Shaft 1 at Ivanhoe's Platreef intersects Flatreef deposit

The Ivanplats shaft-sinking team has reached the top of the high-grade Flatreef deposit – at a depth of 780m below surface – at the platinum-group metals, nickel, copper and gold Platreef project in South Africa
Shaft 1 at Ivanhoe's Platreef intersects Flatreef deposit Shaft 1 at Ivanhoe's Platreef intersects Flatreef deposit Shaft 1 at Ivanhoe's Platreef intersects Flatreef deposit Shaft 1 at Ivanhoe's Platreef intersects Flatreef deposit Shaft 1 at Ivanhoe's Platreef intersects Flatreef deposit

Members of the Platreef project team and its South African sinking contractor, Aveng Mining, in Shaft 1 at the intersection of the Flatreef deposit

Staff reporter

PRESS RELEASE: The Platreef project is located on the Northern Limb of the Bushveld Complex. This is the first time that the Platreef - a strongly mineralised, polymetallic belt that extends northward from the town of Mokopane for more than 30km - has been intercepted by underground mining activity.

Ivanplats' Flatreef deposit, with a strike length of six kilometres, lies within a flat to gently dipping portion of the Platreef mineralised belt at relatively shallow depths of approximately 700m to 1,200m below surface.

The Platreef mining team has delivered the first ore from the underground mine development to a surface stockpile for metallurgical sampling.

The estimated thickness of the mineralised reef at Shaft 1 is 26m, with grades of platinum-group metals ranging up to 11g/t 3PE (platinum, palladium and rhodium), plus gold, as well as significant quantities of nickel and copper.

The 26m intersection will yield approximately 3,000t of ore, estimated to contain more than 400oz of platinum-group metals (PGMs).

Ivanplats' managing director Patricia Makhesha said: "This is a signicant milestone for Ivanplats and a tribute to the excellent work by the Platreef project team and its South African sinking contractor, Aveng Mining.

"Our focus is to keep advancing the Platreef Project along its critical path. We remain true to our commitment to build Platreef into the world's next great platinum-group metals mine ─ a showcase for South Africa and the international investors that have financed the exploration and development work."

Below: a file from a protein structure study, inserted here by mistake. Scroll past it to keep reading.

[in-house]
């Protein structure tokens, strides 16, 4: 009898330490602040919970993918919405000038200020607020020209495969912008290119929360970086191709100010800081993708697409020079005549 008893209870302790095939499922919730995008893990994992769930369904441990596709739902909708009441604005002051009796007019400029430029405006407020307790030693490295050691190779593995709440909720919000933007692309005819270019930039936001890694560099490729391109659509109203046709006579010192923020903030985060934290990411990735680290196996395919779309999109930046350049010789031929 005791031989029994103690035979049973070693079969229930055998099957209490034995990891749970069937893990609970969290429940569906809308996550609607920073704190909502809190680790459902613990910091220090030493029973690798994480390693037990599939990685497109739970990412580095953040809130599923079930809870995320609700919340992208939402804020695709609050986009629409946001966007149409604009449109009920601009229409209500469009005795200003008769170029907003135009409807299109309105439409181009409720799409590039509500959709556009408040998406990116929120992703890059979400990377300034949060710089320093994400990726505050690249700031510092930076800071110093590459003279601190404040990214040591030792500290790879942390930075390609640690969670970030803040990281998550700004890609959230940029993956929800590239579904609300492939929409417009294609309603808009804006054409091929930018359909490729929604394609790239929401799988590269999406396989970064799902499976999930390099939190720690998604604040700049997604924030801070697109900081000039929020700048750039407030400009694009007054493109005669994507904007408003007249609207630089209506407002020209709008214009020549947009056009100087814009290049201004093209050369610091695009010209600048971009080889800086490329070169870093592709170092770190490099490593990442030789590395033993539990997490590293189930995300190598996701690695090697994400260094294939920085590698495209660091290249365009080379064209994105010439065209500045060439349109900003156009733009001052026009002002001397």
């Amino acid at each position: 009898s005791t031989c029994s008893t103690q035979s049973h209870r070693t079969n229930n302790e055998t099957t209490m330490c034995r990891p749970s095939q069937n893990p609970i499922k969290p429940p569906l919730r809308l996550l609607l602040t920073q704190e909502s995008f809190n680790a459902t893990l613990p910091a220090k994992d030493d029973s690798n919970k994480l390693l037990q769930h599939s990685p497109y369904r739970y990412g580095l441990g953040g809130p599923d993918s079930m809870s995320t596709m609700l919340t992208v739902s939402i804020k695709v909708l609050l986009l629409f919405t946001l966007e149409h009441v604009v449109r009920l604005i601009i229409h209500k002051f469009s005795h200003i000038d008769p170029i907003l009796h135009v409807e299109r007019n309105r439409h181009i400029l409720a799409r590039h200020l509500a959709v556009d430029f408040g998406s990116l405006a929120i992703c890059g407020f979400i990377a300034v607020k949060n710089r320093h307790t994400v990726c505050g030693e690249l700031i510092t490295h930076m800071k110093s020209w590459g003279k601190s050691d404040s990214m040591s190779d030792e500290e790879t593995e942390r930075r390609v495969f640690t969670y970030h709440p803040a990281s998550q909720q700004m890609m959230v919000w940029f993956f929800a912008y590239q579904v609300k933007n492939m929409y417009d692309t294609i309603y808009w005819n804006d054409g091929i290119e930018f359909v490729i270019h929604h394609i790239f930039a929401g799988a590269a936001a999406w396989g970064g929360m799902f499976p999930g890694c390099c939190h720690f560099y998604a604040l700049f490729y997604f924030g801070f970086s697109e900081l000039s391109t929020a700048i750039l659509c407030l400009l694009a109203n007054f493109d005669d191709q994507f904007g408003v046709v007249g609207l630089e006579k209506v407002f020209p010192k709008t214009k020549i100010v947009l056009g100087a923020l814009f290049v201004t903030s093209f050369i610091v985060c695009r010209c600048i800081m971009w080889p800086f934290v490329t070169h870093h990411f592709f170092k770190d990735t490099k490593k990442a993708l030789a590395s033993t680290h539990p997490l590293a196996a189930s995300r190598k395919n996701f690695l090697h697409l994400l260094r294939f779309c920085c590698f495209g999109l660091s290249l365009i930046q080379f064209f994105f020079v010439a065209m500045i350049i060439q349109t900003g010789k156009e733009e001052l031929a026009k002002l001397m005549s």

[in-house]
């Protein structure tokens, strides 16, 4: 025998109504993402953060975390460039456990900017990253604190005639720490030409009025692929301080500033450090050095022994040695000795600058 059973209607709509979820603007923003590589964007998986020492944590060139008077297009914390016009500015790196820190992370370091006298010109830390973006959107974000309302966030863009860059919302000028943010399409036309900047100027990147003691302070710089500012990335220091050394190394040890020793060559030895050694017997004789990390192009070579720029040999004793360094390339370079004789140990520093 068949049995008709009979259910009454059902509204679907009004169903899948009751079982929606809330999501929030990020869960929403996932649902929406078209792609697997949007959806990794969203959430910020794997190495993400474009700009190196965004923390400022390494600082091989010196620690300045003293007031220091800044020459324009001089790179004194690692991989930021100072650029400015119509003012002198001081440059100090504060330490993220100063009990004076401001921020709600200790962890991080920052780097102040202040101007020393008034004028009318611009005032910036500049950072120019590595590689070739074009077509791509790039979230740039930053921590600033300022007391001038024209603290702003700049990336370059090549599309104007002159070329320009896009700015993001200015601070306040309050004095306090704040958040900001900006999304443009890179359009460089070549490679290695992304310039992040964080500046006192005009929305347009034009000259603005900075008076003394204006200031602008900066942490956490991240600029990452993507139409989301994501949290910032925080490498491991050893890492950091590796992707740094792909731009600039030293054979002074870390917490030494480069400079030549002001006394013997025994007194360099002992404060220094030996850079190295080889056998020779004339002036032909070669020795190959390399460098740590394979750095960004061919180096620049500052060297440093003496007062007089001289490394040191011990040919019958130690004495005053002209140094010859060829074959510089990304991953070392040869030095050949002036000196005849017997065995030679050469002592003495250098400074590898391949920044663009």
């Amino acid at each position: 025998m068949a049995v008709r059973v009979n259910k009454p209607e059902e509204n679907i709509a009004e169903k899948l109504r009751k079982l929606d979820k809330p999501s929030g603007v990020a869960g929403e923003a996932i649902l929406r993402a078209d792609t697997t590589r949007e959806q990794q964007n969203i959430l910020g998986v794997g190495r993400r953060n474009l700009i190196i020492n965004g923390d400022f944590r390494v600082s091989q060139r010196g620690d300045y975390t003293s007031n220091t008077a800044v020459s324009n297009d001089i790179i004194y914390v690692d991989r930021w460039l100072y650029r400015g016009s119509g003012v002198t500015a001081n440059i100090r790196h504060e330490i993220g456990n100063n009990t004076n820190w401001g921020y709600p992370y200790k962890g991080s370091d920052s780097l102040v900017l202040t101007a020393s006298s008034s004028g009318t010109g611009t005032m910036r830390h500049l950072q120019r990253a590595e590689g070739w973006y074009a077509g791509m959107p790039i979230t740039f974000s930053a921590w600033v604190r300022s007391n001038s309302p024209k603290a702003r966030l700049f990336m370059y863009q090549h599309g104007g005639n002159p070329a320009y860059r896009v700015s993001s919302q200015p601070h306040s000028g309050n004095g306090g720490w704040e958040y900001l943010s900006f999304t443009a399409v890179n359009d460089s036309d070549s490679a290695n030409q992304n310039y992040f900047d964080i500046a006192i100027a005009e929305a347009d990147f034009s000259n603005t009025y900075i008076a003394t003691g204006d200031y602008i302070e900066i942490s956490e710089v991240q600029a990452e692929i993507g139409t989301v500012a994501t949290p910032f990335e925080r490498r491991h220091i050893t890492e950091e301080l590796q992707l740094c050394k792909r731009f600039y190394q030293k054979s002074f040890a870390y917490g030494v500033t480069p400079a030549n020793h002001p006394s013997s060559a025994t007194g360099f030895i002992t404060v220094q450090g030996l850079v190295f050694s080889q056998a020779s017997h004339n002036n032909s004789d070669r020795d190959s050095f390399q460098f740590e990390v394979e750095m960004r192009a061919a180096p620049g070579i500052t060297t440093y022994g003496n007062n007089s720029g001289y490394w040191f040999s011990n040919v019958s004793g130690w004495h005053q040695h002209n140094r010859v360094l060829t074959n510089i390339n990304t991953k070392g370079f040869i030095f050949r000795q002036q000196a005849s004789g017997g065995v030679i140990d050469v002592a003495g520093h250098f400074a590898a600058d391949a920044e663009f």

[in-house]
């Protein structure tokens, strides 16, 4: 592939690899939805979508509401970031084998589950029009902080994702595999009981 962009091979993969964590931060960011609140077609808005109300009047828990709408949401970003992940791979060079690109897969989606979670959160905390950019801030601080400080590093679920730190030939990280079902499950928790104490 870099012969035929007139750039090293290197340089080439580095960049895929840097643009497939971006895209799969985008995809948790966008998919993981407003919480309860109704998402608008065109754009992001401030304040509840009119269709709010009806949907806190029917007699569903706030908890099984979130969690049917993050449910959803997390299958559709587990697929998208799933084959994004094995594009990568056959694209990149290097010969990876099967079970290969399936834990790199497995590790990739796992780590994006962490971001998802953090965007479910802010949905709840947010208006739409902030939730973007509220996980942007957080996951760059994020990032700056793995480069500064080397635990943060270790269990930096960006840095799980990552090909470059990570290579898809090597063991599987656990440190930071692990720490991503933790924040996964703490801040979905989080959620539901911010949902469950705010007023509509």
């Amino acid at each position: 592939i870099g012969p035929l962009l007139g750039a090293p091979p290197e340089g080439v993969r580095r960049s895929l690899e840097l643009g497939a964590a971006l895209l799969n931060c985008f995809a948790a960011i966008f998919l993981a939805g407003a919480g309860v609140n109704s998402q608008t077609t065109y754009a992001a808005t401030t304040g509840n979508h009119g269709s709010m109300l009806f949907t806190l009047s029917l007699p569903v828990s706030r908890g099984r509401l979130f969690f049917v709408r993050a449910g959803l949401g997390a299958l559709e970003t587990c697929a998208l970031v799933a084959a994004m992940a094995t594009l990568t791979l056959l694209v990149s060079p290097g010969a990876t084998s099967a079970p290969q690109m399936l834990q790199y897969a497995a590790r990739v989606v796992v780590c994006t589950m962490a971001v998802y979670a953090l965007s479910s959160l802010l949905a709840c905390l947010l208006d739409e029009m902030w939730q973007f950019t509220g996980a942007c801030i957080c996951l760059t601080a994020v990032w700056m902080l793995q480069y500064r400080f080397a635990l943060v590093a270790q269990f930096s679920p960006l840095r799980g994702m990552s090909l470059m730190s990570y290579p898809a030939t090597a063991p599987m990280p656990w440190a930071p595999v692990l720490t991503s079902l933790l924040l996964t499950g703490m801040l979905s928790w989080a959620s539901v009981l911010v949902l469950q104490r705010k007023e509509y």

Executive co-chairman Robert Friedland noted that while some investors have expressed concern about the current price of platinum, Platreef also has massive quantities of palladium, nickel and copper, as well as rhodium and gold. He said the steady surge in the price of palladium could see it become more valuable than gold for the first time in 16 years, and rhodium prices are near eight-year highs.

Palladium and rhodium are used as catalysts to control exhaust emissions in gasoline-fuelled vehicles, while diesel vehicles mostly use platinum. Platinum also is used as the catalyst in zero-emission, hydrogen-powered, fuel-cell electric vehicles.

"Building a new, large-scale mine such as Platreef is a capital- and time-intensive process that requires us to embrace the future, and the future we see will include a lot more electric vehicles using batteries and fuel cells," Friedland said.

"The Northern Limb is the future of platinum-group-metals mining. We will have the distinct advantage of having a highly-mechanised, underground mining operation with a small environmental footprint."

In July 2017, Ivanhoe issued an independent, definitive feasibility study (DFS) for Platreef covering the first phase of production at an initial mining rate of four million tonnes per annum. The DFS estimated that Platreef's initial, average annual production rate will be 476,000oz of platinum, palladium, rhodium and gold, plus 21 million pounds of nickel and 13 million pounds of copper.